TLDR: Slowing AI is easiest if AI companies are horizontally integrated, but not vertically integrated.

 

Some people have expressed a preference for there being only one leading AI company,[1] or for leading AI companies to become better at coordinating with one another.[2] If there is one company which has a clear lead and that company is safety conscious, then it could move cautiously while developing increasingly powerful AI systems. Having multiple leading AI companies could lead to a race, and these companies might be less cautious in order to get ahead of their competitors.

It is not clear whether the incentives actually make developing powerful AI a race.[3] Even if they are not, if people believe that there is a race, they might accelerate AI development. If there were fewer or no competitors, companies would be less likely to believe that there is an AI arms race.

This is an argument in favor of horizontal integration. It would be better for AI companies to merge or cooperate with their competitors. 

It is not an argument in favor of vertical integration. It would be easier to slow the development of potentially dangerous AI if no one company controlled all or most of the supply chain for developing AI.

Consider a hypothetical horizontally integrated, but not vertically integrated, AI sector:[4] There is one company which produces GPUs. A different company writes and maintains operating systems. A third company collects training data. A fourth company trains base models. A fifth company does fine tuning.

This supply chain has five bottlenecks. Any one of them could decide that AI systems are getting scary and decide to slow things down. Since each level is horizontally integrated, actors at other levels cannot turn to their competitors to replace them. It does not seem like any one of the five companies could completely stop further development, because there are multiple ways to make progress. Some of them are better positioned to slow development than others, but any one of them could make further developments harder for other levels of the supply chain. 

If the AI sector were completely integrated, it would remove the potential race dynamics, but it also makes everything depend on a single actor. If that actor is not cautious, then other private actors would have more limited ways to respond. In a not vertically integrated AI sector, only one of several companies needs to be safety cautious.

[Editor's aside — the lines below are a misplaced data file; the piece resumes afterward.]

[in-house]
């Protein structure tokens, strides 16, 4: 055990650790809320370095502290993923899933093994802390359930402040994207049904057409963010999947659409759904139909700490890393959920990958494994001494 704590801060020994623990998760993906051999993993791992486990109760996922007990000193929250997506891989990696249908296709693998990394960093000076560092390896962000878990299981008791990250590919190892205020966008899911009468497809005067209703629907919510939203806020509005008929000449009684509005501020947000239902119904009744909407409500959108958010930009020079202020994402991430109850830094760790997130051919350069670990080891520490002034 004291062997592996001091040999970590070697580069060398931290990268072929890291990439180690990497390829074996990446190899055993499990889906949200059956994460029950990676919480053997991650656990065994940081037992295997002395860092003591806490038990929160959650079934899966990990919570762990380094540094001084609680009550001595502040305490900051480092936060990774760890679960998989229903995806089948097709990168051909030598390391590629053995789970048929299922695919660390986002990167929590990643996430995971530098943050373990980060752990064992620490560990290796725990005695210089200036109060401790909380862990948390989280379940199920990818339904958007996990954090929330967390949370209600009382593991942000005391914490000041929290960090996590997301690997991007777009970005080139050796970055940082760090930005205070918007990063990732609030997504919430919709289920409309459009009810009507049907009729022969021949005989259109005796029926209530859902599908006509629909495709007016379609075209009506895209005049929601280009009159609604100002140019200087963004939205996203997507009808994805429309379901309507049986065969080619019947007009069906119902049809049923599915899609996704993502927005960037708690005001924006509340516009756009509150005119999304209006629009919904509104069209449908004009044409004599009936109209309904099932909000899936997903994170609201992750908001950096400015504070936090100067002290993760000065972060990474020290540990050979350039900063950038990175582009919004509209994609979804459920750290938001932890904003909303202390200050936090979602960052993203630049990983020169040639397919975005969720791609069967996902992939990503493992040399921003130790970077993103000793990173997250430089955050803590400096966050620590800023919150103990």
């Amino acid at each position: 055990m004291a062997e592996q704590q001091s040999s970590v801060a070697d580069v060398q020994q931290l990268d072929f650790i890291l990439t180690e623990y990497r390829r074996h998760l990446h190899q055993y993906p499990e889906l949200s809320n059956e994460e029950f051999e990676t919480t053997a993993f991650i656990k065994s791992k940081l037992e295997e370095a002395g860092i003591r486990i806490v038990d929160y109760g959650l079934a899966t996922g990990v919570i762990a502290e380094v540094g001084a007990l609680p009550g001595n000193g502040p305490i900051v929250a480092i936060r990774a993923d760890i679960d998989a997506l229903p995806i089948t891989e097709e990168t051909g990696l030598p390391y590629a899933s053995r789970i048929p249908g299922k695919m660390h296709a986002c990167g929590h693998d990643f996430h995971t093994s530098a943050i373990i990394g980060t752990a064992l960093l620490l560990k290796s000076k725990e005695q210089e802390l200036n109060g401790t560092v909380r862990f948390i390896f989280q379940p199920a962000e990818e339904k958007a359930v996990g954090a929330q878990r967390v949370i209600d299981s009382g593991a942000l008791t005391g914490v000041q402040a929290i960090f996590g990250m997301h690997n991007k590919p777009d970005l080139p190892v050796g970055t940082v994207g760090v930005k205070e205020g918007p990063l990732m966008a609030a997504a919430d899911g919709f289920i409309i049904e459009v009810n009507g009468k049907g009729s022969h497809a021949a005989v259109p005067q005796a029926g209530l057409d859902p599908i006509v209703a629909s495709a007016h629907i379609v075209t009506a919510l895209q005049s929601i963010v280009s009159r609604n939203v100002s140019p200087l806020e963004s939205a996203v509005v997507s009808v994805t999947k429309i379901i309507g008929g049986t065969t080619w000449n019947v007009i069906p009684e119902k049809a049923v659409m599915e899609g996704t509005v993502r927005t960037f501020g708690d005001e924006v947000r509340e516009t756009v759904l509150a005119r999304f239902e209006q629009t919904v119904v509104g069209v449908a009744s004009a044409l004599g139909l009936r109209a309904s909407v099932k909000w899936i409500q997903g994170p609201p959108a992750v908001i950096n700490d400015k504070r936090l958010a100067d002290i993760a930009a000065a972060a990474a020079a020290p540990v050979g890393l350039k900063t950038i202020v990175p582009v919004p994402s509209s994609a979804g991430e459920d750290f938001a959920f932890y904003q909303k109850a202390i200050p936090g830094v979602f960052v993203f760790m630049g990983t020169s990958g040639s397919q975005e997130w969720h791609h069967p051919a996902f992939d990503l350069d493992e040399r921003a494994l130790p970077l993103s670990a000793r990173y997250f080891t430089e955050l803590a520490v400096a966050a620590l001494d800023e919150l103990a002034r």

The more vertically integrated a sector is, the less individual companies depend on other companies to produce their products. Vertical integration makes it easier for a single company to act alone.

Current antitrust legislation typically assumes that vertical integration is acceptable and horizontal integration is problematic.[5] This is true whenever the technological progress is unambiguously good. We want competition to accelerate progress and lower prices. But if a technology is a potential x-risk, then accelerating progress could be bad. In this situation, horizontal integration is good and vertical integration is bad.

 

  1. ^

    “Speculatively, DeepMind hoped to get all the AI talent in one place, led by safety-conscious people, so that they could double-check things at their leisure instead of everyone racing against each other to be first.”

    Scott Alexander. Why Not Slow AI Progress? Astral Codex Ten. (2022) https://astralcodexten.substack.com/p/why-not-slow-ai-progress.

  2. ^

    “EA and AI safety have invested a lot of resources into building our ability to get coordination and cooperation between big AI labs.”

    Evan Hubinger. AI coordination needs clear wins. AI Alignment Forum. (2022) https://www.alignmentforum.org/posts/vavnqwYbc8jMu3dTY/ai-coordination-needs-clear-wins.

  3. ^

    Katja Grace. AI Is Not an Arms Race. Time. (2023) https://time.com/6283609/artificial-intelligence-race-existential-threat/.

  4. ^

    This is just one way of having the sector be not vertically integrated. There are other possible ways to split up the supply chain, some of which might be better than this.

  5. ^

     “Challenges of vertical mergers are generally more difficult than horizontal merger challenges.”

    Matthew Lane. Antitrust in 60 Seconds: Vertical vs. Horizontal Mergers. Disruptive Competition Project. (2018) https://www.project-disco.org/competition/111918-antitrust-60-seconds-vertical-vs-horizontal-mergers/.

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1 comment, sorted by Click to highlight new comments since: Today at 9:40 PM
[-]beren10mo31

I moderately agree here but I still think the primary factor is centralization of the value chain. The more of the value chain is centralized, the easier it is to control. My guess we can make this argument more formalized by thinking of things in terms of a dependency graph -- if we imagine the economic process from sand + energy -> DL models then the important measure is the centrality of the hubs in this graph. If we can control and/or cut these hubs, then the entire DL ecosystem falls apart. Conveniently/unfortunately this is also where most of the economic profit is likely to be accumulating by standard industrial economic laws, and hence this is also where there will be the most resources resisting regulation.